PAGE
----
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differential diagnosis of anxiety.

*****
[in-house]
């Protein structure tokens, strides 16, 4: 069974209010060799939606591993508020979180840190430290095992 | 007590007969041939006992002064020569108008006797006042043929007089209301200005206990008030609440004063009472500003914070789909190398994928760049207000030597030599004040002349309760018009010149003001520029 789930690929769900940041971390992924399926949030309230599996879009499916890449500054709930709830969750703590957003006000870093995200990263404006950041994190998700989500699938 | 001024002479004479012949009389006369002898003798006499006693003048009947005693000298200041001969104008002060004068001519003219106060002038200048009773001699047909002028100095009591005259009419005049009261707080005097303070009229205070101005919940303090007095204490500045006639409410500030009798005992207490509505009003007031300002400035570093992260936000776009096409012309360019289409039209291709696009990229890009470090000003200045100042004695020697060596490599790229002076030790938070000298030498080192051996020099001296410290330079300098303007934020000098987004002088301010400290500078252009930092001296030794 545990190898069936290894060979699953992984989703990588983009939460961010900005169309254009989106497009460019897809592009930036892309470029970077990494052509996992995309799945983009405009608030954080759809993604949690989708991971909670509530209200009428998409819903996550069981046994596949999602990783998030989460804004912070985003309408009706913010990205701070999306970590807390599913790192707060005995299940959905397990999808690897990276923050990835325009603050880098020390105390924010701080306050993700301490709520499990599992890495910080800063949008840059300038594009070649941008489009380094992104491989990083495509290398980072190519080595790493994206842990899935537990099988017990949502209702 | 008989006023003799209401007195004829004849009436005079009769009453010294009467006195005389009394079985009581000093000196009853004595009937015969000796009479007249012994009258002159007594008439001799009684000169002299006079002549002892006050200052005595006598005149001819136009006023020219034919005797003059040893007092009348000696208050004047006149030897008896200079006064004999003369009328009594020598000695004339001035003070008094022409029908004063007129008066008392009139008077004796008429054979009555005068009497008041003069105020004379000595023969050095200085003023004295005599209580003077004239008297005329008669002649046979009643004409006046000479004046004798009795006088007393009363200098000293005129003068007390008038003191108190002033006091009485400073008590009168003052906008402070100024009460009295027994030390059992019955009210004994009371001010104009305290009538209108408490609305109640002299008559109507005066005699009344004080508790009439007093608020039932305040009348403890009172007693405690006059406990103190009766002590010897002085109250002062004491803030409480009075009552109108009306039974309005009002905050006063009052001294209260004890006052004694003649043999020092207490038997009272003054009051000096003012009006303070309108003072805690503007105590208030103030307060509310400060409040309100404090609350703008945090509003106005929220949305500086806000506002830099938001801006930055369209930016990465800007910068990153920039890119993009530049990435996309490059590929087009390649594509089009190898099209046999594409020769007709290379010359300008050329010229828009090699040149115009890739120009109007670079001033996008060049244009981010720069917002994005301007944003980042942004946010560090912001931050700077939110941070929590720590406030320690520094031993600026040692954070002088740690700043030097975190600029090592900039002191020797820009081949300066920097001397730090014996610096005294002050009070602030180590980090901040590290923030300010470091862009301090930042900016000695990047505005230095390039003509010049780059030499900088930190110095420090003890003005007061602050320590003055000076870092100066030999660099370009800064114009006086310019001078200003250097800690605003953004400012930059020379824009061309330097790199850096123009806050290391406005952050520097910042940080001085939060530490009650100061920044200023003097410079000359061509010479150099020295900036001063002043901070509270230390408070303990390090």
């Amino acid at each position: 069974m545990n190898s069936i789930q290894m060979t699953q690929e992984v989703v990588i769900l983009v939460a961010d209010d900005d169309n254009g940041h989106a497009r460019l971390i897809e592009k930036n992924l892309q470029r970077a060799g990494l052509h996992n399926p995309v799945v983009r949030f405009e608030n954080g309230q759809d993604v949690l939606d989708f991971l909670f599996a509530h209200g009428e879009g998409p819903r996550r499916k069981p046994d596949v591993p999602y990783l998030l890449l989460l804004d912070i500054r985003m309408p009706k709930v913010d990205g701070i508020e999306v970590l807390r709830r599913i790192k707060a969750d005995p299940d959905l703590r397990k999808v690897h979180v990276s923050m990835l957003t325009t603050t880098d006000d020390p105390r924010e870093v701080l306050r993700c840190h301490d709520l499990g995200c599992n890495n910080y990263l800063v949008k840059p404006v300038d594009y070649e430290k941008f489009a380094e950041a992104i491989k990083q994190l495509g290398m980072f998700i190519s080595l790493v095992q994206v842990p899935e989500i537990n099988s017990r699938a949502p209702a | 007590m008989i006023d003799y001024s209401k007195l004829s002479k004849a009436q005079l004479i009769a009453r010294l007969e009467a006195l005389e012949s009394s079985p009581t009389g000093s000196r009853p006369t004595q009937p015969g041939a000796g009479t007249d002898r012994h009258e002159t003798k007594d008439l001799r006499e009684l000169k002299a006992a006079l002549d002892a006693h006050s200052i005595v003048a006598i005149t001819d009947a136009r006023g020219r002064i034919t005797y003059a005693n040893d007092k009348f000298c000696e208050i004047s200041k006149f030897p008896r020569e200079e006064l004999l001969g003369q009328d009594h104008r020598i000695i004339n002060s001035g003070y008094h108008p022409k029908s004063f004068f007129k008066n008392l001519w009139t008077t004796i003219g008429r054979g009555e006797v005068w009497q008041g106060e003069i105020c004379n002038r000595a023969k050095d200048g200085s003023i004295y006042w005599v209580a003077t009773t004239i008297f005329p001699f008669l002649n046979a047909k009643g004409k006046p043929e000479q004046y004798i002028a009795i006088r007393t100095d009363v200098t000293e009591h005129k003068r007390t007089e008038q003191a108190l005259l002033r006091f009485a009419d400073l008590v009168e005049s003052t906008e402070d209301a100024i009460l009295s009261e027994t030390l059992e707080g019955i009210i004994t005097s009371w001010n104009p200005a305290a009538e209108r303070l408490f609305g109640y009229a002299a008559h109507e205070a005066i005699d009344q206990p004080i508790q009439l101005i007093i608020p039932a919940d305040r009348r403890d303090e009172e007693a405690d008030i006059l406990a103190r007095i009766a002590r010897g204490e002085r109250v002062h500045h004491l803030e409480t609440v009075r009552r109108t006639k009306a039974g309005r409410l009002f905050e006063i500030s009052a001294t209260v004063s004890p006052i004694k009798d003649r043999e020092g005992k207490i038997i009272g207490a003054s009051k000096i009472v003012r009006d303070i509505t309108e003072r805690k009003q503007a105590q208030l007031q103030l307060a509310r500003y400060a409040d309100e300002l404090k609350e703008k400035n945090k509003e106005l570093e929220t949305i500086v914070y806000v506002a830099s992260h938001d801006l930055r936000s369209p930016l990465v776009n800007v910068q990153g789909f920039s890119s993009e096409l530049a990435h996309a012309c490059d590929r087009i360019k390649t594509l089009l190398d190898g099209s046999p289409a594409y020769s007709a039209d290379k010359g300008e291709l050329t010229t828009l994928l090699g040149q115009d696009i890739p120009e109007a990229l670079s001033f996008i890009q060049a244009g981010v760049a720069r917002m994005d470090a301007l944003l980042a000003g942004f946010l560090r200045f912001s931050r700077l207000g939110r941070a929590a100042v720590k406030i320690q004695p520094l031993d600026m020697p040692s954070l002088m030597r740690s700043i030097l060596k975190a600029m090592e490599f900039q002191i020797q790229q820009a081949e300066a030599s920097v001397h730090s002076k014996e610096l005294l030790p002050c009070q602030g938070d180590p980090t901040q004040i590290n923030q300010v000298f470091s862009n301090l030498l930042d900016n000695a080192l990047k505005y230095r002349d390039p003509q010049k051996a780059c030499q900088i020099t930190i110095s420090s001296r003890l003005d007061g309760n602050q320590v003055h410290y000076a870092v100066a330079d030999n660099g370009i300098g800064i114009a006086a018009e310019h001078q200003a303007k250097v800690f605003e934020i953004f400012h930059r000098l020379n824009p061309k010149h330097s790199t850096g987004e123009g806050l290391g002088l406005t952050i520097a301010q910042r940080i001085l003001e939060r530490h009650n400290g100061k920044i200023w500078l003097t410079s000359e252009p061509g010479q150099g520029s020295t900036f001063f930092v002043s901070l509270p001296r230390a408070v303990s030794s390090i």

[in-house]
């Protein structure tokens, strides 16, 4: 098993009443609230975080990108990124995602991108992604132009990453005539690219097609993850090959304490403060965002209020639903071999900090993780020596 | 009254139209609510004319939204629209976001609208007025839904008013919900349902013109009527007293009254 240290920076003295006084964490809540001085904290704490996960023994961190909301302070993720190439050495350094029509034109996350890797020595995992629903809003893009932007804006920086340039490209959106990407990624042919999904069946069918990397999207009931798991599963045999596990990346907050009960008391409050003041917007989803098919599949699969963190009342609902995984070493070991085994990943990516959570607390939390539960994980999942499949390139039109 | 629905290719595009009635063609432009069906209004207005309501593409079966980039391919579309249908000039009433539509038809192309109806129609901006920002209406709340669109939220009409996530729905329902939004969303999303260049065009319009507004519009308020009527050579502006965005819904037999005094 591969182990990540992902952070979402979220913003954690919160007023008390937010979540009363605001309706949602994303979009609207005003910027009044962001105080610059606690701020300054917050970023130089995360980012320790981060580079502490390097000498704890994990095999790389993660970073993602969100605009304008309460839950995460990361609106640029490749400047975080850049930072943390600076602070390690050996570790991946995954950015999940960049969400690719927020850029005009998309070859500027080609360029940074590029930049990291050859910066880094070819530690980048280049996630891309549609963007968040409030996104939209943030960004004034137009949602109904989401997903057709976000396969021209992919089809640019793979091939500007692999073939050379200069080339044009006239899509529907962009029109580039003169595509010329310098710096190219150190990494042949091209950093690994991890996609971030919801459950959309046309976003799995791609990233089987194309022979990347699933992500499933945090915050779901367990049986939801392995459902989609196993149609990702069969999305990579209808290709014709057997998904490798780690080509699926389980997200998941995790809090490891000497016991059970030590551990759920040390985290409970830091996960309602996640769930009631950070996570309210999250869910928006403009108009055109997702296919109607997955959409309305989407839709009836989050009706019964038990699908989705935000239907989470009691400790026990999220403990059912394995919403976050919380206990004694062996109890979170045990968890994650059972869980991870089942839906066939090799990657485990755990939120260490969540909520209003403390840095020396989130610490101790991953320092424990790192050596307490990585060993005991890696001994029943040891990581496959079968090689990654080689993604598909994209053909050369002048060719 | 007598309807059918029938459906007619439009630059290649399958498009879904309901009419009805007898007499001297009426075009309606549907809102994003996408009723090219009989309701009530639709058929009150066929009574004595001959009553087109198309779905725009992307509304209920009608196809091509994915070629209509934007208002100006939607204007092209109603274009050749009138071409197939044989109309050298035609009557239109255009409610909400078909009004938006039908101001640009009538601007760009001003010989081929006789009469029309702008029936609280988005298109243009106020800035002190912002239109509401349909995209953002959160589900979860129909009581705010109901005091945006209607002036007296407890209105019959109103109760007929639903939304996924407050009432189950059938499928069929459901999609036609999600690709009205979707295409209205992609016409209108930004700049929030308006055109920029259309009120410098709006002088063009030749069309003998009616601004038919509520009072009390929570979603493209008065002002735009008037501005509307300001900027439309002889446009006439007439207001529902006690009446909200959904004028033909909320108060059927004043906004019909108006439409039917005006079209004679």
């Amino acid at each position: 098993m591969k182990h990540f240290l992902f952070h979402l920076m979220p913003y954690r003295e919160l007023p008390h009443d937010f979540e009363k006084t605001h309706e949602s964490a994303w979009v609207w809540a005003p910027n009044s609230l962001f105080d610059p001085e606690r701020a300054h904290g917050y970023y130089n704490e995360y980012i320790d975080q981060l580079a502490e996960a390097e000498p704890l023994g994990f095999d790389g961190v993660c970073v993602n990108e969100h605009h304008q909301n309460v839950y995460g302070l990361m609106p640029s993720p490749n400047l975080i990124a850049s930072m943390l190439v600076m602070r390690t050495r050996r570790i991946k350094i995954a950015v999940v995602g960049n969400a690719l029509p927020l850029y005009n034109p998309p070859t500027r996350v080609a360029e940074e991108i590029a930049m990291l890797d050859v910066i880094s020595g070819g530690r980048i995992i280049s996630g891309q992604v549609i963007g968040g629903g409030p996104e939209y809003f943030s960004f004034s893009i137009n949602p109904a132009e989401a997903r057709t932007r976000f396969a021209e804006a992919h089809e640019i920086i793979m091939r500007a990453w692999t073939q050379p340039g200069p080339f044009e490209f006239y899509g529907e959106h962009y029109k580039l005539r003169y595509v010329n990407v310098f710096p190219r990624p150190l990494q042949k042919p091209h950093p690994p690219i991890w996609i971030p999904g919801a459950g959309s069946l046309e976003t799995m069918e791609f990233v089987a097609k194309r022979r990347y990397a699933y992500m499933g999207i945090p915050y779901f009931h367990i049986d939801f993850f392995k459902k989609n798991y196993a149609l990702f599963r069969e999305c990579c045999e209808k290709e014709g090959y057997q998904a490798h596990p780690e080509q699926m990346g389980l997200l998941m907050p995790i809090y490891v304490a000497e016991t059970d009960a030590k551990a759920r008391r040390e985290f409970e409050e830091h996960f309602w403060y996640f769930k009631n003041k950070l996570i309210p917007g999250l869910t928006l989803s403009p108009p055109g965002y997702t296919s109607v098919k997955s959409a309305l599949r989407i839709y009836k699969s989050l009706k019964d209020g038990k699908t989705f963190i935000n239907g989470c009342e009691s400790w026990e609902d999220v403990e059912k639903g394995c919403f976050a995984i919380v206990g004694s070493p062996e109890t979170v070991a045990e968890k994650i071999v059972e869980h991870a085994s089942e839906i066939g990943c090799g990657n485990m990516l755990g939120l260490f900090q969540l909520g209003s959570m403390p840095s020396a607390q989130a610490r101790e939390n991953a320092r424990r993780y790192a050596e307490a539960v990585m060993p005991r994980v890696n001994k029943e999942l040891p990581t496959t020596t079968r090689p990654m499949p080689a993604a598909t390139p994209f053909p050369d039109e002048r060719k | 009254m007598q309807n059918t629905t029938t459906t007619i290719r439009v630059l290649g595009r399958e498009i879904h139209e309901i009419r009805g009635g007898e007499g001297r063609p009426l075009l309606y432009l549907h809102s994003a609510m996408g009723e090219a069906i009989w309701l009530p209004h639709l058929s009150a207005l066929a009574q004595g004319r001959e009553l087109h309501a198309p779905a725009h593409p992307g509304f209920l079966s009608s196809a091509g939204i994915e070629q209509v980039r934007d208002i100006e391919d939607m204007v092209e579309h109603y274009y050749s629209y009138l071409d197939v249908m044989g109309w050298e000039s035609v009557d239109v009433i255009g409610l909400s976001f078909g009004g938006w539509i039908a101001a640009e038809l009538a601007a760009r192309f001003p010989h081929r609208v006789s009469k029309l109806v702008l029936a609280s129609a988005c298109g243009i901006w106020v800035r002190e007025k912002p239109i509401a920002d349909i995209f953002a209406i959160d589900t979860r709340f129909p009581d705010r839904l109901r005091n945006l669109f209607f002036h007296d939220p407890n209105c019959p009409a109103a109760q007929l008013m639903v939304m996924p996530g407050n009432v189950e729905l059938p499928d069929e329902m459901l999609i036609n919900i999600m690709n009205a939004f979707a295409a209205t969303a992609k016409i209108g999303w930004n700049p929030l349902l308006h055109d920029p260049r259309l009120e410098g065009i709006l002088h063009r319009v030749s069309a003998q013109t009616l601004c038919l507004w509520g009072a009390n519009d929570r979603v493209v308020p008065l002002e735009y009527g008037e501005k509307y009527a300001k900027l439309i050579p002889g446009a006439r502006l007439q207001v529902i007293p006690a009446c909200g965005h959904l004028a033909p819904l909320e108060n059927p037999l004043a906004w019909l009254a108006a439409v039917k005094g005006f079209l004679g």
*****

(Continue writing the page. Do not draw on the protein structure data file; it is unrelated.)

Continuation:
Here and in previous work, the dominance factor has accounted for the least variance in affective judgments, and is the most variable in terms of its semantic label across investigation. Judgments of dominance presumably index the interactive relationship that exists between the perceiver and the perceived, with high dominance associated with the one having maximum control in the situation. Since this rating is inherently relational, dominance judgments will clearly need to specify which member of the interaction is being judged: in this case, the subject or the pictured object. An unpleasant picture that was rated differently in dominance here was a snake, which received a low dominance rating using SAM but a high dominance rating using the semantic differential. In most relationships involving a snake – a typically feared object – and a human being, it is likely that the person will be perceived as relatively lower in control than the snake. This suggests that the semantic differential method, which led to high dominance ratings for the picture of the snake, may produce confusion regarding which element of the interaction is being rated for dominance, leading to rating the snake’s dominance, rather than the subject’s feelings of control. W